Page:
Is your group funded by the University of Pennsylvania or any outside group?

No, unlike GET-UP/AFT/AFL-CIO, which receives assistance from their parent unions, we are paying for all of this out of pocket (web hosting, paper for flyers, etc). Since we are grad students, any volunteer help would be greatly appreciated! Feel free to email us or follow us on Facebook!

If I vote NO in the election, do I still have to pay dues?

Yes. Even if you disagree with the union and/or its mission, you still have to pay dues for their representation. GET-UP has not released exactly how much their union fee will be; however, they state that their dues could be up to $700 per year (2% of annual income).

If a student takes five years to graduate, he or she could end up paying $3500 in just union dues.

How would the relationship between students, faculty, and administration change under the union?

Contrary to what GET-UP claims, unionization will not be able assist students in resolving academic disputes involving their mentor and/or thesis committee. As disagreements between mentors and students are strictly academic, the union would be unable to intervene, as the matter does not relate to employment.

GET-UP and other student unions tend to reference this study by Rogers et. al. While the study claims that unionization has a positive benefit on graduate students’ relationships with their mentors, the paper’s conclusions are overstated. First, the authors only interviewed a total of 400 students from five programs (Business, Computer Science, English, History, and Psychology). Secondly, the study was conducted at public universities that are subject to different union laws (state laws vs federal laws) than a private university like Penn. Most importantly, there were only 5 out of 29 questions (such as “My advisor is a role model for me” scored on a scale from 1 to 5) that showed statistical significance at p ≤ 0.05. The differences between the union and non-union answers were very minor (average difference on a 1 to 5 scale being 0.206). The study also showed that the difference in stipends did not differ once other factors were taken into account. A similar organization to ours at Duke provides a detailed analysis.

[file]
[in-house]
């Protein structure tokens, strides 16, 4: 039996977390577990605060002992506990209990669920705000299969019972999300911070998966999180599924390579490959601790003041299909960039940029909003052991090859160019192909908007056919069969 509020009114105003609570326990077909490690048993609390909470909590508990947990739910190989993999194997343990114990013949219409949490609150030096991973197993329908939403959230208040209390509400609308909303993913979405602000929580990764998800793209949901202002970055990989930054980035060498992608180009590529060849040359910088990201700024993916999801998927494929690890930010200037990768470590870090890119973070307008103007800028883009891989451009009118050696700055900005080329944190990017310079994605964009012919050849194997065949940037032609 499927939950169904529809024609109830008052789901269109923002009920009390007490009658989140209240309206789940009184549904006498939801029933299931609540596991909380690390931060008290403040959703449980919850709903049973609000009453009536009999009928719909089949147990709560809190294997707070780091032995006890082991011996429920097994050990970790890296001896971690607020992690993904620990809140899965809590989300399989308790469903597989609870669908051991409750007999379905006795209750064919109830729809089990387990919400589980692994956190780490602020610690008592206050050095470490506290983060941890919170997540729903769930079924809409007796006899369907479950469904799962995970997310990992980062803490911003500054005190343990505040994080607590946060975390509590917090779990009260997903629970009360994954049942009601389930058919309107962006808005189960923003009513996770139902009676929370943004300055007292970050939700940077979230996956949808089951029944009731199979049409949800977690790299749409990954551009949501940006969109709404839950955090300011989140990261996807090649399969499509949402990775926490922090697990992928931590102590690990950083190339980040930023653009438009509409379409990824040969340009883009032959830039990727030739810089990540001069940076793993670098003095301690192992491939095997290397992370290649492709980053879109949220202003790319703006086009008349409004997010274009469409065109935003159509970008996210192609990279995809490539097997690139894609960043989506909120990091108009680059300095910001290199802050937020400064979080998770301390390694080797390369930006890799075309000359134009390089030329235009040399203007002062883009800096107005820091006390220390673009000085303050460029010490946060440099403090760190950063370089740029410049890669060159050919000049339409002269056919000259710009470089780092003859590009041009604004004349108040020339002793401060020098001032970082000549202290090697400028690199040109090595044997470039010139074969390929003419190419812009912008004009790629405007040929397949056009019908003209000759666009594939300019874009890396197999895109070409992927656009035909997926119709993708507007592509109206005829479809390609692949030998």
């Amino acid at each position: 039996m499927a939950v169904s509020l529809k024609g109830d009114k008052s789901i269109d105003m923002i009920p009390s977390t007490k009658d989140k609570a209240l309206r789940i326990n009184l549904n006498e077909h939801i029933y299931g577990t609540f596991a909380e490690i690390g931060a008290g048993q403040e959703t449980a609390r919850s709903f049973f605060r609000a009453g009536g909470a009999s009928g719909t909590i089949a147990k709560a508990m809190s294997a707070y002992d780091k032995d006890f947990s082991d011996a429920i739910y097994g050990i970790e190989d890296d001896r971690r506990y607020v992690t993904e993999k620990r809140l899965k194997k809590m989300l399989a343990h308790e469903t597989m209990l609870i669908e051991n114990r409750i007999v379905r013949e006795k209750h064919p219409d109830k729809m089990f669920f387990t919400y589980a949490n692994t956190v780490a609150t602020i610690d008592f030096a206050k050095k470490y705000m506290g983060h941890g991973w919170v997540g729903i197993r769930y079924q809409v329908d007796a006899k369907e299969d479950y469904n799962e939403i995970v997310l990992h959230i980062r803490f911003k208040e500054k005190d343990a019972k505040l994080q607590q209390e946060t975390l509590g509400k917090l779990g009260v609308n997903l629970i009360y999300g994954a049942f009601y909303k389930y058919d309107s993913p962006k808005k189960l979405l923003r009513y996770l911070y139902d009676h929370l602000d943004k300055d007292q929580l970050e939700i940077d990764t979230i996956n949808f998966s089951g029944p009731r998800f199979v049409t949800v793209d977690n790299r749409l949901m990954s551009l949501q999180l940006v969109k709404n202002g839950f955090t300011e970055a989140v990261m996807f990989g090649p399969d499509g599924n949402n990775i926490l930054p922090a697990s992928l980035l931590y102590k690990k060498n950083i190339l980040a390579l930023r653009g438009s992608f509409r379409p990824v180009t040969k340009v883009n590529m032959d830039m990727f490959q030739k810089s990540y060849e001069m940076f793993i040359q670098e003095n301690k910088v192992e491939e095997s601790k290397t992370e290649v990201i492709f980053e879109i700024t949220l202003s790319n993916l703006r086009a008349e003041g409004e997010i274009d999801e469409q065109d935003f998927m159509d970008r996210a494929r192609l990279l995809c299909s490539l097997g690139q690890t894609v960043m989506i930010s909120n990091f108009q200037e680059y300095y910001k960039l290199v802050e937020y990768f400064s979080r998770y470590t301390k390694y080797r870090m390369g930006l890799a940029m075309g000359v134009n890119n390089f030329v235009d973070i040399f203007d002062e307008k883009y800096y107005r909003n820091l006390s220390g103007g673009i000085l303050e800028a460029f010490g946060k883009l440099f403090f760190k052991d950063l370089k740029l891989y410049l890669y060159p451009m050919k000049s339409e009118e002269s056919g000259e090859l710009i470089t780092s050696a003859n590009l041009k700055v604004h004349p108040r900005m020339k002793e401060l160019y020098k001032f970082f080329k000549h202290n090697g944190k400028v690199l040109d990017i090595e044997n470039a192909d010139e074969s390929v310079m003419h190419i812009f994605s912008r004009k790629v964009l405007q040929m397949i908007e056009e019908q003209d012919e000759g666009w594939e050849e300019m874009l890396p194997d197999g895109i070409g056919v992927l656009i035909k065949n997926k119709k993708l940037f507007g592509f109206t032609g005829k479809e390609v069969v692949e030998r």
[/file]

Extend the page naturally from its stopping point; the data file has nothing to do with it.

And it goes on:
Currently, students can talk directly to their program director or dean without the need to go through a third party. If GET-UP succeeds, most matters would have to be directed through the union and the administration will be unable to address issues directly with the students. In fact, a union representative will most likely need to be present at all meetings between the administration and a student. This is a particular concern, especially if the problem is sensitive in nature.

Very little research has been done on the effect of unionization of graduate students, and more research is definitely needed before any conclusions are drawn.

What stage is GET-UP currently at in regards to their steps toward unionization?

Right now GET-UP is attempting to collect signatures from 30% of the students in their bargaining group (see below for the definition of the bargaining group). Once they hit 30%, they can file the signatures to the NLRB for verification. If all the signatures are verified, NLRB will conduct an election within 21 days. To win the election, GET-UP will need 51% of the votes. We will update this section if the unionization campaign progresses.

What would happen to GAPSA and other student government organizations if unionization is successful?